19 September: Asian Contemporary Art Week in SAN FRANCISCO.

19 September: EXPO CHICAGO will open in CHICAGO.

21 September: News From Nowhere by artists Moon Kyungwon and Jeon Joonho at Sullivan Galleries in CHICAGO

5 October: Lee Bul’s exhibition at Mudam Luxembourg will open in LUXEMBOURG. You might know her form her Cyborg creations from years past.

Sunday Morning Coffee [Biggby’s with Bob]

Ariana Russell’s Sail via DesignBoom

DesignBoom says, “American artist Ariana Russell responds to the unique components of her skin to draw painless, temporary, and ephemeral designs on her body, the designs visible just long enough to photograph the results. Russell has a skin condition called dermatographia…” Read more of the DesignBoom article here.

The image above is an oddly appropriate transitional image from today to tomorrow. Today is the last day of my vacation, I move from bright blue lakes and warm wind back to the chilly bustle of Chicago. I’m cleaning out my email at Lansing, Michigan based Biggby Coffee with lukewarm decaf. Our vacation was wonderful but I’m looking forward to getting back to SAIC and some writing projects. Ta-ta, summer! Enjoy the links below!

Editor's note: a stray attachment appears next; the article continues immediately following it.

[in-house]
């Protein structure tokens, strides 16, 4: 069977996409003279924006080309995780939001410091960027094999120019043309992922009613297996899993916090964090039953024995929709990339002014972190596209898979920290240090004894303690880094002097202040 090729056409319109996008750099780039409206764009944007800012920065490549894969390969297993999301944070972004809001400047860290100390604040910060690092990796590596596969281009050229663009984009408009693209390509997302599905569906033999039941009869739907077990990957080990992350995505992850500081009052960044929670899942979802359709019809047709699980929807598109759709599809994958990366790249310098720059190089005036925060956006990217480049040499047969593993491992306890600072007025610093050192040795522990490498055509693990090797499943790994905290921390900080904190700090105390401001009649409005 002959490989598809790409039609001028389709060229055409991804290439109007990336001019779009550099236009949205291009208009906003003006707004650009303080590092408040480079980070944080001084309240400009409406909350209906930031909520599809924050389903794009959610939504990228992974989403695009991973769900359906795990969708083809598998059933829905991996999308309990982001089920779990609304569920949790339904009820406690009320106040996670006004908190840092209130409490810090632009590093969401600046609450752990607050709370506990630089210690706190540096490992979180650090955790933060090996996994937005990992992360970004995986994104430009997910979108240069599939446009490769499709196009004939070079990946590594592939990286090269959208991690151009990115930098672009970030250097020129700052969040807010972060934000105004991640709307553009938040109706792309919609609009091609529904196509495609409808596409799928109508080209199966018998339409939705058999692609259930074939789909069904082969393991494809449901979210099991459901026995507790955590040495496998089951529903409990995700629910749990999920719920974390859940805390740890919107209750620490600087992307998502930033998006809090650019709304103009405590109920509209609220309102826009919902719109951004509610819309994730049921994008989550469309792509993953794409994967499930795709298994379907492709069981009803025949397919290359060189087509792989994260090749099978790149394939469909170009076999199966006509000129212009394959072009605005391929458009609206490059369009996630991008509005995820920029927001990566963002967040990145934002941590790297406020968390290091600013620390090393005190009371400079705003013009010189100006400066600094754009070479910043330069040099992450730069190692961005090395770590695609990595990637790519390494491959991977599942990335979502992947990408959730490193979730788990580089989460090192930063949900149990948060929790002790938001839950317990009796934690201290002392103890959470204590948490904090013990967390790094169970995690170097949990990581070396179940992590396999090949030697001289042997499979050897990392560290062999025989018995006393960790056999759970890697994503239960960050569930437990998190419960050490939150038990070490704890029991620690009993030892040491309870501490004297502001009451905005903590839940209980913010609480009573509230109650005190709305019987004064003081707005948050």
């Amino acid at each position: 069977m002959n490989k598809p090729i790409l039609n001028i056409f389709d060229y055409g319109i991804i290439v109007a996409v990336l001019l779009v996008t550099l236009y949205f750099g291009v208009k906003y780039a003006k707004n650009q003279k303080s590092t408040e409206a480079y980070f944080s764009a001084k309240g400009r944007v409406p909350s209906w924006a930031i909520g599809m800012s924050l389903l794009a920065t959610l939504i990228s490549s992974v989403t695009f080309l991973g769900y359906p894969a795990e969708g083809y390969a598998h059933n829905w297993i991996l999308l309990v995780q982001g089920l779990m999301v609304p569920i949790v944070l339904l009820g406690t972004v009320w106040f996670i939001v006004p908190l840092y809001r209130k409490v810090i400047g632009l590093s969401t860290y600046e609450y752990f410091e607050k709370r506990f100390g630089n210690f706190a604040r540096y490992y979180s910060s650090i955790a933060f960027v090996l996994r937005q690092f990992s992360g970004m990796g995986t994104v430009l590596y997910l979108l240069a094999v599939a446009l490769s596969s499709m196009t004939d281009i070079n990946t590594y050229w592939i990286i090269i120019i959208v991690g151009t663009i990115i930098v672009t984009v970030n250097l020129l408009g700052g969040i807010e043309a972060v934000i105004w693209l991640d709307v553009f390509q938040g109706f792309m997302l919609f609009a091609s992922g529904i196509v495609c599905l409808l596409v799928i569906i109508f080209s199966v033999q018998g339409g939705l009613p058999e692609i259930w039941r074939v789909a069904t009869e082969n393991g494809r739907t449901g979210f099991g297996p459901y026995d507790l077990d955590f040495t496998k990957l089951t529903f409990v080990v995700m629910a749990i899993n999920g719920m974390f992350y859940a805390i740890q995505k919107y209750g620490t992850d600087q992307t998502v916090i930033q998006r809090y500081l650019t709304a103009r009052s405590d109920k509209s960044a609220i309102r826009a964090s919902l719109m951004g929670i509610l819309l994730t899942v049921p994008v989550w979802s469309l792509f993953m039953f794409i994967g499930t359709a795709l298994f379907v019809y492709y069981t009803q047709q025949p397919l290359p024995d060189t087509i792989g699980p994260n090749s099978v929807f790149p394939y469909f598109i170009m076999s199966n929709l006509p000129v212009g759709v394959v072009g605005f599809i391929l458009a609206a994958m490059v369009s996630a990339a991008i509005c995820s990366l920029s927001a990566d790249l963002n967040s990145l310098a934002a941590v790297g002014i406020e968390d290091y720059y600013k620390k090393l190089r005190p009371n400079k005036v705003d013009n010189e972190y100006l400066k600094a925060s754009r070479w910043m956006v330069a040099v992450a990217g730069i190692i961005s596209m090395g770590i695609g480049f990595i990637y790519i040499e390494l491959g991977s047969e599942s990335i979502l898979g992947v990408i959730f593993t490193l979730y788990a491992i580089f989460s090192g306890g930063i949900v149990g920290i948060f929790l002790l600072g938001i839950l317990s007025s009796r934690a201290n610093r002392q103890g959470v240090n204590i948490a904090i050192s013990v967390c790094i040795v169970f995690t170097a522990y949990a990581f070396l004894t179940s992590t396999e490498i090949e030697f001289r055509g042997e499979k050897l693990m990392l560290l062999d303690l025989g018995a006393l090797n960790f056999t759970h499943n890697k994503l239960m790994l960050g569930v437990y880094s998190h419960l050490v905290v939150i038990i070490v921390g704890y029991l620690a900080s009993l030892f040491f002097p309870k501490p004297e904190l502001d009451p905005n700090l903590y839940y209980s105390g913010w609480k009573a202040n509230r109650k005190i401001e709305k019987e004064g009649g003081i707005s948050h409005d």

Edward Hopper in 3-D via DesignBoom.

A human harp via DesignBoom. This reminds me a bit of Miru Kim’s Naked City Spleen.

A stunning reaction to devastation via DesignBoom.

Gwangju Design Biennale opens on September 6. Read a quick intro via e-flux.

What’s coming up at Doosan Gallery in New York and Seoul.

Next time I’m in Seoul I really need to visit this space.

1402 SEOK-DONG by Kyoung eun Kang